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Janet Marlene Henderson

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Who are my favorite writers? I’ve enjoyed the work of Ernest Hemingway, Toni Morrison, John Grisham, Alice Walker and many others. Anything suspenseful, with a hint of romance and not too much violence or gore, will appeal to me if the plot is good.

Why do I write?  It’s fun to create characters and give them things to do.

When did I start writing? I started writing in grammar school. I was the student who was asked to take names when the teacher left the classroom. No matter what class or what grade, I was always accused of being the best writer and the best speller in the class.

When did I know that I enjoyed it? I won an award in a creative arts and writing fair when I was in the sixth grade. In high school I wrote short plays and skits that were acted out by my classmates as part of a classroom project. We all got A’s and B’s!

When did I decide to write a novel? I always planned to do it. It just took me a while to get to it. I wrote poems and short stories first. My first novel Lunch With Cassie (2005) is about a preacher’s daughter-in-law who commits adultery with a billionaire when her marriage hits the skids. My second novel The Assassin Who Loved Her (2008) is about a journalist who falls in love with identical twins while she is being stalked and harassed by a serial killer she once wrote about. My third novel Jackie and the Preacher (2009) is about a former lady-of-the-night, with a treacherous agenda, who tries to reform when she falls for a man of God.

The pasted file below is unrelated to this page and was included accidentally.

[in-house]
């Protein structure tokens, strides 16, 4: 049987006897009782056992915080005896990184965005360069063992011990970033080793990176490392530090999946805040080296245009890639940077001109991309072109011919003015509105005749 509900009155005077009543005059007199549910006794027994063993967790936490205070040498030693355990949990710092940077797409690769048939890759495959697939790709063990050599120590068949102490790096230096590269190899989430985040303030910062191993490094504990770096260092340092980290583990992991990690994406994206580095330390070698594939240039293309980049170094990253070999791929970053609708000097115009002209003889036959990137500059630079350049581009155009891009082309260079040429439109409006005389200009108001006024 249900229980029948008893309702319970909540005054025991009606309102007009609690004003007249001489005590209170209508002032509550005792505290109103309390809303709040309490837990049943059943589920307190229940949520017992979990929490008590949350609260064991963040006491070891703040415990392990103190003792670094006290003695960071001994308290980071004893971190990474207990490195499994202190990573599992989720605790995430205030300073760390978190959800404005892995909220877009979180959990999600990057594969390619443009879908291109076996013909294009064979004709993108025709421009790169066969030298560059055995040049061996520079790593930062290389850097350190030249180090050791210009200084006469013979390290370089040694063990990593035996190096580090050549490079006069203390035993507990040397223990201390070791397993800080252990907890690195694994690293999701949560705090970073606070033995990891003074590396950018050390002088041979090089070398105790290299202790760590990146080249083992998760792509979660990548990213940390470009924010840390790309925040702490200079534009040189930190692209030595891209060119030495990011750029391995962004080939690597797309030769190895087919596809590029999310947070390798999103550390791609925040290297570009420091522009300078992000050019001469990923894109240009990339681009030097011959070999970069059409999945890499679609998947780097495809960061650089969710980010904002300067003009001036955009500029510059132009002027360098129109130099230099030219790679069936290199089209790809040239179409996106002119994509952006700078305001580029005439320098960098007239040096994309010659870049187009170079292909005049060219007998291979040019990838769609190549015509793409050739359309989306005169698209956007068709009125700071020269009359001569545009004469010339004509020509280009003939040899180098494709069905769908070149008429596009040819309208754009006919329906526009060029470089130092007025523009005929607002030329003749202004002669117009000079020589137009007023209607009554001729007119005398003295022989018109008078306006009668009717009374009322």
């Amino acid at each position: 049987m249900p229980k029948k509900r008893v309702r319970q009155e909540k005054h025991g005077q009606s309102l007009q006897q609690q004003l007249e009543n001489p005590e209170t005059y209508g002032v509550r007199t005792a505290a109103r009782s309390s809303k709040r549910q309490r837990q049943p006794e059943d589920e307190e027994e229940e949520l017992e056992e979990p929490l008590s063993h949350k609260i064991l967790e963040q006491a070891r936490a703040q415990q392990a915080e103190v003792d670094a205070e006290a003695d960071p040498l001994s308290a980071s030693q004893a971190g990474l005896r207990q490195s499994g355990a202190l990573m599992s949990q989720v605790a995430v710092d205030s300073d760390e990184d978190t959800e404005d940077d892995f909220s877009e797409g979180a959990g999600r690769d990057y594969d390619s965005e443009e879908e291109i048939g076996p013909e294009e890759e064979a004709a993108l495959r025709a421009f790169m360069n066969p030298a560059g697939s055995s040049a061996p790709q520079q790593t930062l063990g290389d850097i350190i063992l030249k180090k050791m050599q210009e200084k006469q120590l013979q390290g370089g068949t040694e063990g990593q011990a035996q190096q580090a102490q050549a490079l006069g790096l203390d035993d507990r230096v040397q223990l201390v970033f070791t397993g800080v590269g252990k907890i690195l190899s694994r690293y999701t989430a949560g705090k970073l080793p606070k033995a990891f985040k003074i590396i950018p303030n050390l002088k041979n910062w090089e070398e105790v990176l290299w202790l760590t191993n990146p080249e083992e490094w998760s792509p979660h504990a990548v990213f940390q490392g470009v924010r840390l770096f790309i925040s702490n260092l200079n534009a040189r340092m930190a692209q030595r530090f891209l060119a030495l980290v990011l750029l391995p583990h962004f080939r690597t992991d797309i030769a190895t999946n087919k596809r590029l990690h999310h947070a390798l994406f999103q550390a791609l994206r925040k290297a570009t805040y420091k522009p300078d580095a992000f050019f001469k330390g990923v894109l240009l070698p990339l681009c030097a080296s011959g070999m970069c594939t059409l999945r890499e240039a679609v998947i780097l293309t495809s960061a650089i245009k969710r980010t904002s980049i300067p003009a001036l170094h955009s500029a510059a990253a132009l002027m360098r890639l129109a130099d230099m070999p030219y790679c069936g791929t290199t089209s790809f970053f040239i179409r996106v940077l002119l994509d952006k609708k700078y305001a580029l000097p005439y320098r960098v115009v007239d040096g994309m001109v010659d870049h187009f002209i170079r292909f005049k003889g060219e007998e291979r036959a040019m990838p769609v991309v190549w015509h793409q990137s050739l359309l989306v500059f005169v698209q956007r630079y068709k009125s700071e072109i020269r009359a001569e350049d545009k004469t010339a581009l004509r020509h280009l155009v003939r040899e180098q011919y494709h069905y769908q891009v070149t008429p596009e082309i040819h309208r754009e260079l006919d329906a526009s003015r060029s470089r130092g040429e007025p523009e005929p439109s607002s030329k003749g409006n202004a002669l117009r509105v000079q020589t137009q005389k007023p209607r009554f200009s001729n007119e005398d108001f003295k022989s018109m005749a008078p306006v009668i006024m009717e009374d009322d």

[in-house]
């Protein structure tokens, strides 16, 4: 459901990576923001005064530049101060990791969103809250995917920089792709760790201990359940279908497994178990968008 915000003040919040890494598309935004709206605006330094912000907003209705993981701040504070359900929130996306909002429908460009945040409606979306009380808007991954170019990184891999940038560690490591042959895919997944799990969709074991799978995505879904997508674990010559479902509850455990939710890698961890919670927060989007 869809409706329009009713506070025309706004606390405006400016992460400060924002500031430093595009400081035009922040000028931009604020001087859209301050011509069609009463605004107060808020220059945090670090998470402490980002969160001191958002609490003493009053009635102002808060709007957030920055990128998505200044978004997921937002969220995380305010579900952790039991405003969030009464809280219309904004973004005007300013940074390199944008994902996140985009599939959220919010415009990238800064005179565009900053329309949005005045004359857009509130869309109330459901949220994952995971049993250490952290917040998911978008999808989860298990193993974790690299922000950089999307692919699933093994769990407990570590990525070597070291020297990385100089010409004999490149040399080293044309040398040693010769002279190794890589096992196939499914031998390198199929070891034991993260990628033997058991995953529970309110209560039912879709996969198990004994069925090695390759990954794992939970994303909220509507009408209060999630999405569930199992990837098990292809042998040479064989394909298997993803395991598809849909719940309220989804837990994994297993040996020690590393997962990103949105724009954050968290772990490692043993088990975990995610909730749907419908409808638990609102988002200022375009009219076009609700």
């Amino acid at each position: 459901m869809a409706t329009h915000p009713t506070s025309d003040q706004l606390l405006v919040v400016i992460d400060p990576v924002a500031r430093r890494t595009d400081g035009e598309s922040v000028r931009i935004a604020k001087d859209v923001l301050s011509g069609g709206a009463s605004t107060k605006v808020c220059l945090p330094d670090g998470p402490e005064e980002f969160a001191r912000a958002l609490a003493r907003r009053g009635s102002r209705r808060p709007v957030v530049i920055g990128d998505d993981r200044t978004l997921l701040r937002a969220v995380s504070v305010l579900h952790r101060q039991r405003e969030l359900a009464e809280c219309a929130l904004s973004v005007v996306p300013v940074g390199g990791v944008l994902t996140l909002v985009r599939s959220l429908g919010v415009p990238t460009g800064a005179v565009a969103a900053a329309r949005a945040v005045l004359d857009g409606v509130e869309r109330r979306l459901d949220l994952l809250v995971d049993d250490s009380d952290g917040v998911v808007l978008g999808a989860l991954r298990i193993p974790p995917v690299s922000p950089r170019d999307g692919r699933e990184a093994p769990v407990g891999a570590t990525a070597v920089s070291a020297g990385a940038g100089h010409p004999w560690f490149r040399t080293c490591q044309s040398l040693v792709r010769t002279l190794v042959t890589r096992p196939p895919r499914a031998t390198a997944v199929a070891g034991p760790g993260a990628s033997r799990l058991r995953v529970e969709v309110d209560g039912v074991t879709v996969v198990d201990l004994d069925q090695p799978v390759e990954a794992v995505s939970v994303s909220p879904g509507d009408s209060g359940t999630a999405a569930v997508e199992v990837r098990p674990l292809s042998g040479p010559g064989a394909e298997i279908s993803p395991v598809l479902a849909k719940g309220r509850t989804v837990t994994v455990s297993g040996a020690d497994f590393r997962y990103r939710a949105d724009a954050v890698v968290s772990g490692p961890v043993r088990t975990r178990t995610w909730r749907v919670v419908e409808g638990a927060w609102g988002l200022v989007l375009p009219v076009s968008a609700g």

Why do I like the genre of romance? Like many women, romance played an important role in my life when I was very young. Changing boyfriends frequently and falling in and out of love were bittersweet experiences. Even after being divorced and surviving over a dozen broken engagements, I still believe in the power of love. There is no greater force on earth. George Sand stated, “There is only one happiness in life, to love and be loved.”

Favorite quotes about books:
“Some books are to be tasted, others to be swallowed and some few to be chewed and digested.  Frances Bacon, Essays.

“Books are the quietest and most constant of friends: they are the most accessible and wisest of counselors, and the most patient of teachers. Charles W. Eliot, The Durable Satisfactions of Life.

My own quote about books: Good books are like good friends. They stay with you for the rest of your life, and they never let you down.

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